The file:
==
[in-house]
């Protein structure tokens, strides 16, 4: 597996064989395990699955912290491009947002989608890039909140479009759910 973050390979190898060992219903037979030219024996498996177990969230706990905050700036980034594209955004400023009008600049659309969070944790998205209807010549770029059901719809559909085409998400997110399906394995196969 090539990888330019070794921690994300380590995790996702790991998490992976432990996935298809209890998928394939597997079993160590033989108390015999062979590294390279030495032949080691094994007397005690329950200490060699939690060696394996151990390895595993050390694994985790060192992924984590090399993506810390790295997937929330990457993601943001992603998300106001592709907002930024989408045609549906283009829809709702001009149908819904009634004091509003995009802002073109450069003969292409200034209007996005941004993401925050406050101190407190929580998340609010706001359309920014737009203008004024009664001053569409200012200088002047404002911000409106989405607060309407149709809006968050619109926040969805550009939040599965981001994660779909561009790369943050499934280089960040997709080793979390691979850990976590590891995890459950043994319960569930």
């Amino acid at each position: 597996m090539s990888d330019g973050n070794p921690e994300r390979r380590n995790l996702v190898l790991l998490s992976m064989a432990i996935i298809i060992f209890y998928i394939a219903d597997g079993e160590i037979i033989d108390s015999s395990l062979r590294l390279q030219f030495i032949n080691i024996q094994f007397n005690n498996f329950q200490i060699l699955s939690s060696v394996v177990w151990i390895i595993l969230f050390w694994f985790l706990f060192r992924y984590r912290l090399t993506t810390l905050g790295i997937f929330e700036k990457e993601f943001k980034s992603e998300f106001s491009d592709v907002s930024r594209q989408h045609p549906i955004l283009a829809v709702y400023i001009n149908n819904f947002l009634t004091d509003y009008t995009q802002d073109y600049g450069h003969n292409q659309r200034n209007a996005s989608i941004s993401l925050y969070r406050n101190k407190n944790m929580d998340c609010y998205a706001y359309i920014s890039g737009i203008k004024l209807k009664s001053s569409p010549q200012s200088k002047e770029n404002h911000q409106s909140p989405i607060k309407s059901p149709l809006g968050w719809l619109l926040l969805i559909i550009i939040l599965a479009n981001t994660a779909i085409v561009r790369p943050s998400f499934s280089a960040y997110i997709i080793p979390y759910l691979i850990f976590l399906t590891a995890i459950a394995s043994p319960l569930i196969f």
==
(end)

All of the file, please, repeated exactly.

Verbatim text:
[in-house]
């Protein structure tokens, strides 16, 4: 597996064989395990699955912290491009947002989608890039909140479009759910 973050390979190898060992219903037979030219024996498996177990969230706990905050700036980034594209955004400023009008600049659309969070944790998205209807010549770029059901719809559909085409998400997110399906394995196969 090539990888330019070794921690994300380590995790996702790991998490992976432990996935298809209890998928394939597997079993160590033989108390015999062979590294390279030495032949080691094994007397005690329950200490060699939690060696394996151990390895595993050390694994985790060192992924984590090399993506810390790295997937929330990457993601943001992603998300106001592709907002930024989408045609549906283009829809709702001009149908819904009634004091509003995009802002073109450069003969292409200034209007996005941004993401925050406050101190407190929580998340609010706001359309920014737009203008004024009664001053569409200012200088002047404002911000409106989405607060309407149709809006968050619109926040969805550009939040599965981001994660779909561009790369943050499934280089960040997709080793979390691979850990976590590891995890459950043994319960569930």
């Amino acid at each position: 597996m090539s990888d330019g973050n070794p921690e994300r390979r380590n995790l996702v190898l790991l998490s992976m064989a432990i996935i298809i060992f209890y998928i394939a219903d597997g079993e160590i037979i033989d108390s015999s395990l062979r590294l390279q030219f030495i032949n080691i024996q094994f007397n005690n498996f329950q200490i060699l699955s939690s060696v394996v177990w151990i390895i595993l969230f050390w694994f985790l706990f060192r992924y984590r912290l090399t993506t810390l905050g790295i997937f929330e700036k990457e993601f943001k980034s992603e998300f106001s491009d592709v907002s930024r594209q989408h045609p549906i955004l283009a829809v709702y400023i001009n149908n819904f947002l009634t004091d509003y009008t995009q802002d073109y600049g450069h003969n292409q659309r200034n209007a996005s989608i941004s993401l925050y969070r406050n101190k407190n944790m929580d998340c609010y998205a706001y359309i920014s890039g737009i203008k004024l209807k009664s001053s569409p010549q200012s200088k002047e770029n404002h911000q409106s909140p989405i607060k309407s059901p149709l809006g968050w719809l619109l926040l969805i559909i550009i939040l599965a479009n981001t994660a779909i085409v561009r790369p943050s998400f499934s280089a960040y997110i997709i080793p979390y759910l691979i850990f976590l399906t590891a995890i459950a394995s043994p319960l569930i196969f």